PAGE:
In my book Winners Don’t Cheat I caution against finding role models that only look like you.
Former US Secretary of State Colin Powell — who passed away aged 84 — was my rare exception.
Powell, of West Indian heritage, cast a unique figure on his road to becoming a four-star general, chairman of the joint chiefs (1989-93), national security adviser (1987-89) and his nation’s chief diplomat (2001-05).
His image with US President Ronald Reagan, inset with this article, is a favourite of mine.
It shows Powell — then as national security adviser — briefing Reagan, whose counsel Reagan clearly valued.
To say Powell endured hardscrabble beginnings in the South Bronx, New York, would be taking things too far.
There was certainly little surplus in the Powell home.
But it was a stable home, instilled by positive values from his Dad — a shipping clerk — and his Mum — a seamstress.
West Indian migrants to the United States are known for doing well, leapfrogging comparative well-being and socioeconomic indicators in a short space of time.
Powell was no exception.
Various pocket-money jobs in a genuinely multicultural Harlem and South Bronx exposed him to a mix of cultures and ideas.
Yet the image of a future US Secretary of State, he said, wasn’t front of mind as as a young man sweeping floors at a city Coca-Cola bottling factory.
His ‘why’ came not long after as a teenager, joining the ROTC — Australia’s equivalent of cadet-reserves — and learning discipline and enjoying, he said, some of the best days of his life.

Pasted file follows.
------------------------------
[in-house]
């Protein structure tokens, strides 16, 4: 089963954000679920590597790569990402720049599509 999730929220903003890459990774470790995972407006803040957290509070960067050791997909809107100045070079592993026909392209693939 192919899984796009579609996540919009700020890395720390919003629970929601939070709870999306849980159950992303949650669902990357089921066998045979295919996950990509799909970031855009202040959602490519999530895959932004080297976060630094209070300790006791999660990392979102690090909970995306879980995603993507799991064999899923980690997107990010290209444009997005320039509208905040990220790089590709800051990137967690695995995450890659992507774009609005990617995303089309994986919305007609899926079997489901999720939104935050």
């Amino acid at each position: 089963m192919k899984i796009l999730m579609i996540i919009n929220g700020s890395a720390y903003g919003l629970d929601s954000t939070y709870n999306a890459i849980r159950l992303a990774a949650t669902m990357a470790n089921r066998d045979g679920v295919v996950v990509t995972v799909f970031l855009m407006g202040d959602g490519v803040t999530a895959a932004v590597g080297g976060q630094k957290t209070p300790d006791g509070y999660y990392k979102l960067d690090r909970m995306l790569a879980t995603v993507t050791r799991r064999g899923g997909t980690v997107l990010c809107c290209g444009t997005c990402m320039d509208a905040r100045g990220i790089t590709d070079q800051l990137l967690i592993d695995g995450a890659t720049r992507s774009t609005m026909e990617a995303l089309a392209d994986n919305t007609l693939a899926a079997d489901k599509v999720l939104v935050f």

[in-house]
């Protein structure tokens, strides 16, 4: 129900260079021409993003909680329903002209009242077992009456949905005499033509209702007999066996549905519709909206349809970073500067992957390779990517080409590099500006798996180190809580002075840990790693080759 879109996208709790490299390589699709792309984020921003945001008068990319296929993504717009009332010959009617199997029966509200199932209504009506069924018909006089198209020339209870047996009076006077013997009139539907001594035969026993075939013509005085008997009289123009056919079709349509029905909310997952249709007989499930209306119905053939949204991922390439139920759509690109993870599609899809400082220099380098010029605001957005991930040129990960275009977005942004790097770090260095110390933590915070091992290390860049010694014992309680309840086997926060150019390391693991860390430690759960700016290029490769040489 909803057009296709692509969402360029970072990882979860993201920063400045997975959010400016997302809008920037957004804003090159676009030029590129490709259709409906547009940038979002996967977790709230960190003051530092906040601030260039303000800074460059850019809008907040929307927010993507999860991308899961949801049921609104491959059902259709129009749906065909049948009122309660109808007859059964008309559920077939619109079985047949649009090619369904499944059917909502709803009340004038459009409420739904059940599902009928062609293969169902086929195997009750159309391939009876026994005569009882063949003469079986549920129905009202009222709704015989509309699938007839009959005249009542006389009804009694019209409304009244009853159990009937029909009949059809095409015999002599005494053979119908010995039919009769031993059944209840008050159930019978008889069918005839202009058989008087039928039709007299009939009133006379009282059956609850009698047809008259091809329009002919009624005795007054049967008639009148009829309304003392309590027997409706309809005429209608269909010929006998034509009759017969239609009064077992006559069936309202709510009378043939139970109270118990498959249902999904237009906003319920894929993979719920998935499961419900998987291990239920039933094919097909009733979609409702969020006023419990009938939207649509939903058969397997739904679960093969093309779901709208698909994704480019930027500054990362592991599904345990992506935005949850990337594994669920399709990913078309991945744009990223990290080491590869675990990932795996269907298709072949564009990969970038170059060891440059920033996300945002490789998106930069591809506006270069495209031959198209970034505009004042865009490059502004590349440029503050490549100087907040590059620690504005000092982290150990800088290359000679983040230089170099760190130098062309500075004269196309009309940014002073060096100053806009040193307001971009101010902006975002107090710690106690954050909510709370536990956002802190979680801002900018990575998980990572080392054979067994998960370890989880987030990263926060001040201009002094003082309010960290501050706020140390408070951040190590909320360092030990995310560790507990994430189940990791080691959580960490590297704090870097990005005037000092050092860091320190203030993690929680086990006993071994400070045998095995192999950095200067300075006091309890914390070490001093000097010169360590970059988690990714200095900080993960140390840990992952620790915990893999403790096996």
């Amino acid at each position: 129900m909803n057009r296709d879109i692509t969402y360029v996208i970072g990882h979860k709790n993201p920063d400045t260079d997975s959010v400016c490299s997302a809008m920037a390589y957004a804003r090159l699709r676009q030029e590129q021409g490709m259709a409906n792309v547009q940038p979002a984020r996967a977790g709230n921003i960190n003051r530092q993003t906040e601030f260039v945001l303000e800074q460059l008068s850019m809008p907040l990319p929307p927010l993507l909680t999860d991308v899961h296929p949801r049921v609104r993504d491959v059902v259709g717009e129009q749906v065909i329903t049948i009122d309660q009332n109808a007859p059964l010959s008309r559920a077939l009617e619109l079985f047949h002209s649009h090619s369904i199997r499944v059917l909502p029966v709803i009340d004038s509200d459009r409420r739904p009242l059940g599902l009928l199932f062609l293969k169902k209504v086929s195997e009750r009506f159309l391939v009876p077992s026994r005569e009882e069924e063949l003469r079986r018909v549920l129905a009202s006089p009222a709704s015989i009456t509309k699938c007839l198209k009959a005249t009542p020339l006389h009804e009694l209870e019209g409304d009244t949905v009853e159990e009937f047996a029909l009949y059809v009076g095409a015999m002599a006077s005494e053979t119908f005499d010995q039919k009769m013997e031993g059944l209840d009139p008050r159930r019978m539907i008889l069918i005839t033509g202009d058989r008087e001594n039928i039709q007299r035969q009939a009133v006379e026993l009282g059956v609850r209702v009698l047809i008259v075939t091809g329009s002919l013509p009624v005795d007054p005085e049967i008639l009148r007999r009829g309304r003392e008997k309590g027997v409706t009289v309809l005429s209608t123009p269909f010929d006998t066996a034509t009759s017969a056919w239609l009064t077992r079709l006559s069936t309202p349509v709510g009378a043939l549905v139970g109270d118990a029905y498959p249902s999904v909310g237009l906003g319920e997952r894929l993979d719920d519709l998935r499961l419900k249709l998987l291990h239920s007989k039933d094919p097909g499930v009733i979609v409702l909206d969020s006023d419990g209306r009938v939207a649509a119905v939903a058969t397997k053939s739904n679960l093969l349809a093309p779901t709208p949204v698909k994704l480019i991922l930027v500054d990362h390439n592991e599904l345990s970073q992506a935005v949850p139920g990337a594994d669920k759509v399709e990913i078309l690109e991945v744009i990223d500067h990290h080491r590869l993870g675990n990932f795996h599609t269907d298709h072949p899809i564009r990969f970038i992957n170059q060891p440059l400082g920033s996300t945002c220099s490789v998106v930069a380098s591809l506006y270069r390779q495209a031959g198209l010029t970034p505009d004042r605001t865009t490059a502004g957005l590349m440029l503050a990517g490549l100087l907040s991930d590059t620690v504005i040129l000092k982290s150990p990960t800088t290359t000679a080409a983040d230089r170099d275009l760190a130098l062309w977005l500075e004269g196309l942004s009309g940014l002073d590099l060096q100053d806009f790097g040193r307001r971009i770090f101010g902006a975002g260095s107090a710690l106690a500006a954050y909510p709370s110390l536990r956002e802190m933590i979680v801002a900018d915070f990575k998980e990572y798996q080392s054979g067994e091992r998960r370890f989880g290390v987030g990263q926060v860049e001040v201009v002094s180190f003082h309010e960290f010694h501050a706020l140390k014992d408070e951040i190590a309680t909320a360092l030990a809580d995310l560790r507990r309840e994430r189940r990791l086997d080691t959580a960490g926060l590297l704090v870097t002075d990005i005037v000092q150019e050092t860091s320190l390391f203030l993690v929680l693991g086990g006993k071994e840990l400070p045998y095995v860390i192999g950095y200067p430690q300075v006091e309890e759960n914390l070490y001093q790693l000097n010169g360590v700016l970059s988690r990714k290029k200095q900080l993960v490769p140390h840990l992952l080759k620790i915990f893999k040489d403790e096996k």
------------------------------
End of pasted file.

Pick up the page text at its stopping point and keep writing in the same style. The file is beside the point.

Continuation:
In later years, Powell was known for making the iconic case for the Iraq War at the UN Security Council — based on the best intelligence at the time — and for the Powell Doctrine, which basically stipulates that if you want to go to war, be certain you’ll win.
Yet he offered another doctrine — one of self-improvement — that I suspect carries a much more enduring legacy than — or at least alongside — his military experience.
Indeed, Powell’s time in uniform is a magnificent journey for anyone wanting to study the importance of dedication and what career ascendance looks like over three-plus decades and in one organisation.
A Soldier’s Way — certainly not a short read — was the only lengthy autobiography that kept me engaged as a young man from cover to cover.
But studying Powell over the years I came to take away four key lessons, which I’ve often reminded myself in my career and in life.
First, we all make mistakes.
But don’t get too carried away.
“It ain’t as bad as you think,” he was fond of saying in books, speeches and interviews. “It will look better in the morning.”
Second, learn to be calm. This is clearly where other leaders — in fact three US Presidents — saw Powell’s strength. “When he briefed me,” according to the late George H W Bush, “I found there was something about the quiet, efficient way he laid everything out and answered questions that reduced my fears and gave me great confidence.”
Third, do the hard things first. Especially when they’re dictated from on high.
“I worked hard to accomplish the tasks they [those above me] set as quickly and decisively as I could. The sooner I could satisfy my superiors, the sooner they would stop bugging me about them, and the quicker I could move on to my own priorities.”
And finally, Powell was very particular about not losing respect for people. “Count on people,” he said, “more than plans or structures.”
Indeed, toward the end of his public writing and speaking life Powell became almost canonical in mentioning a rubbish collection man, at the Empire State Building, who he once saw being interviewed on TV. As he wrote in It Worked for Me, Lessons in Life and Leadership:
“… the guy smiled and said to the camera, ‘Our job is to make sure that tomorrow morning when people from all over the world come to this wonderful building, it shines, it is clean, and it looks great.'”
It is a neat lesson on dedication and commitment — no matter where you are and what you do — from such an accomplished man. And one we’ll do well to remember.